I think it will be convenient if the Committee allows me to reply to the Debate which has now gone on for two or three hours, and then we might get on with the other Votes. I have been very interested in the concluding remarks made by the hon. Member for East Willesden (Mr. D. G. Somerville) who seems to have been very much concerned about what my reputation will be in the future, in fact he is much more concerned about that question than I am myself. After all it is the duty of the First Lord of the Admiralty to see that proper security is afforded, from a naval point of view, to meet all the circumstances of the case. Hon. Members opposite do not seem able to get away from the circumstances that existed before the War, and they want to deal with the whole problem of providing naval security as if they were living in the same political circumstances.

I should have thought the hon. and gallant Member, with his long experience of political life, would have been able to answer that question for himself, but I will tell him what is the difference. When the right hon. Gentleman who opened the Debate for the Opposition this afternoon was First Lord of the Admiralty he said he was making a very large naval provision, and openly making it, with the very large funds he had got as he said from the Social Reform Budget, in order to build especially against Germany. Where is the German Fleet to-day. The German Fleet is at the bottom of the sea. Does the hon. and gallant Member for Epsom (Commander Southby) in spite of what has been said by his leader, believe that we are building against America?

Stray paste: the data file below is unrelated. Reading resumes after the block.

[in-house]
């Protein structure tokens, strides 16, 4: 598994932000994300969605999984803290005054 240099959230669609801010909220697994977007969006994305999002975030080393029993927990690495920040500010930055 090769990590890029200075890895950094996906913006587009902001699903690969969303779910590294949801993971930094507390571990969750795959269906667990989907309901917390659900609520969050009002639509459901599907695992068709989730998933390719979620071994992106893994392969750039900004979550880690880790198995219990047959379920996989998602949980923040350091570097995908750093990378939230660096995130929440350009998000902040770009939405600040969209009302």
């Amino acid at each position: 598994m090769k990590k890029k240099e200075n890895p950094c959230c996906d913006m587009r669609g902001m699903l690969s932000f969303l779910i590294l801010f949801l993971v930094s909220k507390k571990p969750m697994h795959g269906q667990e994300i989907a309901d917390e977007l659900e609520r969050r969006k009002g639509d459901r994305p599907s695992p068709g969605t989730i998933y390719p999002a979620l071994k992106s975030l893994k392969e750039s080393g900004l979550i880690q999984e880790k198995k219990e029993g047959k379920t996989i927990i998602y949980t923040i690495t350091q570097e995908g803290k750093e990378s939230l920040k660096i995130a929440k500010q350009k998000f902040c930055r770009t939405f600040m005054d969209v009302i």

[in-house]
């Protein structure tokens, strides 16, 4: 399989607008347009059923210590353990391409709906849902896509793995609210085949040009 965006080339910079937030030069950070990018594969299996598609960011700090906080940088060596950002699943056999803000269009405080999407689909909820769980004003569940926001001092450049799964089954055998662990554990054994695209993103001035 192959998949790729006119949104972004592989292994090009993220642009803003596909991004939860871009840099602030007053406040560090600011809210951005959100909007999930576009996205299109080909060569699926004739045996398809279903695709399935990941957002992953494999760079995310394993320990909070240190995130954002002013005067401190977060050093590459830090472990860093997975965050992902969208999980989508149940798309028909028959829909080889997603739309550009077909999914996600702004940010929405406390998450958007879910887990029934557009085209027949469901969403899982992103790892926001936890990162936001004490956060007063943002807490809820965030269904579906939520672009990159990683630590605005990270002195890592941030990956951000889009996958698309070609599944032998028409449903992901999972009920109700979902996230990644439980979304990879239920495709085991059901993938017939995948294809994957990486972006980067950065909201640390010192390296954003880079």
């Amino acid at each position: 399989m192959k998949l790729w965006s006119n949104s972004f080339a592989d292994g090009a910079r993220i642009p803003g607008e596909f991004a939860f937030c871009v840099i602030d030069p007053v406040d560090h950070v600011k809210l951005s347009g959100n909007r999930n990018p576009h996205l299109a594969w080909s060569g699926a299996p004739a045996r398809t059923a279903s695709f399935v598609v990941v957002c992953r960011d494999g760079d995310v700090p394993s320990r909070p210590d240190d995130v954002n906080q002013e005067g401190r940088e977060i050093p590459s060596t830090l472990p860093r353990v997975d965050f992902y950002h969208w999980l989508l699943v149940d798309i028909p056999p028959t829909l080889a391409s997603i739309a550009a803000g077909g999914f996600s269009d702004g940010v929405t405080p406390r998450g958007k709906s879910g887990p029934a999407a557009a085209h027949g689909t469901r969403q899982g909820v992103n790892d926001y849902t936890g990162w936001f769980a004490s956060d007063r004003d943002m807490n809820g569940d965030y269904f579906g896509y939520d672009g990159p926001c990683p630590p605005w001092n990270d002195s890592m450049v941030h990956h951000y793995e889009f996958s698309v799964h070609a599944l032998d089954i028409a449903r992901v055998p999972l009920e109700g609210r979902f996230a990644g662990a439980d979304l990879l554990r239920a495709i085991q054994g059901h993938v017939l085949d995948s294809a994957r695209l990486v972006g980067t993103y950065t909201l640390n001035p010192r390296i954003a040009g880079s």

I should like to clear up this case. I remember the right hon. Gentleman the Member for West Birmingham (Sir A. Chamberlain) saying, and I was very glad to hear him say it, that in the lifetime of his Government there never was, and never would be, any attempt to build against the United States of America. I should have thought that we should never have had a statement of the kind made to-night from the Conservative Benches. I am content to judge this matter from the point of view of naval security now as to what is required in the light of the changed naval situation. Secondly I should like to ask what advance has been made in political circumstances. Do pacts and treaties mean nothing to hon. Member opposite? The right hon. Gentleman the Member for Bewdley (Mr. S. Baldwin) took a very important share in the Government of the time which set up the machinery for bringing about the Treaty of Versailles and the League of Nations, and subsequently the Government of which he was the head made the Pact of Locarno. They were also concerned in making pot merely the gesture but the actual signature of the Kellogg Pact. Since that time we ourselves, as a Government, have made another advance by signing the Optional Clause, and we hope that the general progress which has been made will expedite a general settlement of that question.